Tribalism and discrimination<p>One question the "Genetic Pressure" series explores: What would tribalism and discrimination look like in a world with designer babies? As designer babies grow up, they could be noticeably different from other people, potentially being smarter, more attractive and healthier. This could breed resentment between the groups—as it does in the series.</p><p>"[Designer babies] slowly find that 'everyone else,' and even their own parents, becomes less and less tolerable," author Eugene Clark told Big Think. "Meanwhile, everyone else slowly feels threatened by the designer babies."</p><p>For example, one character in the series who was born a designer baby faces discrimination and harassment from "normal people"—they call her "soulless" and say she was "made in a factory," a "consumer product." </p><p>Would such divisions emerge in the real world? The answer may depend on who's able to afford designer baby services. If it's only the ultra-wealthy, then it's easy to imagine how being a designer baby could be seen by society as a kind of hyper-privilege, which designer babies would have to reckon with. </p><p>Even if people from all socioeconomic backgrounds can someday afford designer babies, people born designer babies may struggle with tough existential questions: Can they ever take full credit for things they achieve, or were they born with an unfair advantage? To what extent should they spend their lives helping the less fortunate? </p>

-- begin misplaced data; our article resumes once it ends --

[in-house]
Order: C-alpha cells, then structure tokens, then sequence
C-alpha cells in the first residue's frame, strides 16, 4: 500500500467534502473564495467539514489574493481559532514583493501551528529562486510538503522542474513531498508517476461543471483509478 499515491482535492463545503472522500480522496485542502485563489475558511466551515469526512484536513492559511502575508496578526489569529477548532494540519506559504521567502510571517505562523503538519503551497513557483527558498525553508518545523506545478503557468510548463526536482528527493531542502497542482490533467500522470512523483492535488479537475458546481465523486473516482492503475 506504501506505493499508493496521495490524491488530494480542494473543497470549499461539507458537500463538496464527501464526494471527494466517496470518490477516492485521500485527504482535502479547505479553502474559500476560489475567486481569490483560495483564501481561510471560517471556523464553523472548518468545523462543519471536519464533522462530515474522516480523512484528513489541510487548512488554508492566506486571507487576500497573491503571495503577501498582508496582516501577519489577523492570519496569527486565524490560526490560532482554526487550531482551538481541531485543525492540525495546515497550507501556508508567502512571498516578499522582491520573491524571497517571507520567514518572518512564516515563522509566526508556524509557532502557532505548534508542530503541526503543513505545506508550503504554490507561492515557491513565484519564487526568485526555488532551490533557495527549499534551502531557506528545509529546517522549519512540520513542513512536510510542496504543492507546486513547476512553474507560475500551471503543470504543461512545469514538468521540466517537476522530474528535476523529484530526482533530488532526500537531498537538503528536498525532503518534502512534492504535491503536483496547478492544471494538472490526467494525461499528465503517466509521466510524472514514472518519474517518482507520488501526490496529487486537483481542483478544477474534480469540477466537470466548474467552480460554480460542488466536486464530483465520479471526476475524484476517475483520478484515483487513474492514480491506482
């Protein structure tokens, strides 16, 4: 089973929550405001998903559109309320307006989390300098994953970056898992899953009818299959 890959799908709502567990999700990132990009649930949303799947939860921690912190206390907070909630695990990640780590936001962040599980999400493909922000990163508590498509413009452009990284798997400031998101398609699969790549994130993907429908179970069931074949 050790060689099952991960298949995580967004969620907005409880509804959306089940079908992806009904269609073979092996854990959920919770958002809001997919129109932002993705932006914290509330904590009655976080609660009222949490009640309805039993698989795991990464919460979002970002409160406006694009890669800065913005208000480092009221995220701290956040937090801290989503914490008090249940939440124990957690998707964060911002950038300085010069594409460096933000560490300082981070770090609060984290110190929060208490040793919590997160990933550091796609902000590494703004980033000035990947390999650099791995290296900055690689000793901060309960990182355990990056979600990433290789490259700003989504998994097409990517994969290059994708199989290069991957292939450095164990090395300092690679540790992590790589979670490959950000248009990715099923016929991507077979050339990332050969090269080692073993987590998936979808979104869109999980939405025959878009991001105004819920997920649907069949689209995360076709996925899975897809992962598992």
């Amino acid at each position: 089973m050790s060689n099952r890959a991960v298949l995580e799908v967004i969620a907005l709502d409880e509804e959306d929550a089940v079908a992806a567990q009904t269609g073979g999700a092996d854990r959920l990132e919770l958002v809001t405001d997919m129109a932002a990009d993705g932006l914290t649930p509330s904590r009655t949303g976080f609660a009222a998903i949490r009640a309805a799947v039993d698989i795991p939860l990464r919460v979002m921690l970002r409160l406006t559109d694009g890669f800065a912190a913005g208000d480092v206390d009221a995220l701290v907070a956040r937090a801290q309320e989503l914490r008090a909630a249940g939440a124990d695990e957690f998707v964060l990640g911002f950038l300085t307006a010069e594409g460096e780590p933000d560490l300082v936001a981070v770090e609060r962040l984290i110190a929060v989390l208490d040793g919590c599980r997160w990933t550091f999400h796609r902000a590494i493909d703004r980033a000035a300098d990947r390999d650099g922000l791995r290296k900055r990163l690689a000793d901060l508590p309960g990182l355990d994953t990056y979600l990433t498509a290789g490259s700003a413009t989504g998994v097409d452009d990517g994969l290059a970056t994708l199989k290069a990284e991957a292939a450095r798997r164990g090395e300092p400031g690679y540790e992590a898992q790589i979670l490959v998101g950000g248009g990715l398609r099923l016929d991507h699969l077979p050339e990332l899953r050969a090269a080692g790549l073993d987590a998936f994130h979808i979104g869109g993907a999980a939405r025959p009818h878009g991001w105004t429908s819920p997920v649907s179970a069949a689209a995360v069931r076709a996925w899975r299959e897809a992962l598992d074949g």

Sexuality dilemmas<p>Sexuality presents another set of thorny questions. If a designer baby industry someday allows people to optimize humans for attractiveness, designer babies could grow up to find themselves surrounded by ultra-attractive people. That may not sound like a big problem.</p><p>But consider that, if designer babies someday become the standard way to have children, there'd necessarily be a years-long gap in which only some people are having designer babies. Meanwhile, the rest of society would be having children the old-fashioned way. So, in terms of attractiveness, society could see increasingly apparent disparities in physical appearances between the two groups. "Normal people" could begin to seem increasingly ugly.</p><p>But ultra-attractive people who were born designer babies could face problems, too. One could be the loss of body image. </p><p>When designer babies grow up in the "Genetic Pressure" series, men look like all the other men, and women look like all the other women. This homogeneity of physical appearance occurs because parents of designer babies start following trends, all choosing similar traits for their children: tall, athletic build, olive skin, etc. </p><p>Sure, facial traits remain relatively unique, but everyone's more or less equally attractive. And this causes strange changes to sexual preferences.</p><p>"In a society of sexual equals, they start looking for other differentiators," he said, noting that violet-colored eyes become a rare trait that genetically engineered humans find especially attractive in the series.</p><p>But what about sexual relationships between genetically engineered humans and "normal" people? In the "Genetic Pressure" series, many "normal" people want to have kids with (or at least have sex with) genetically engineered humans. But a minority of engineered humans oppose breeding with "normal" people, and this leads to an ideology that considers engineered humans to be racially supreme. </p>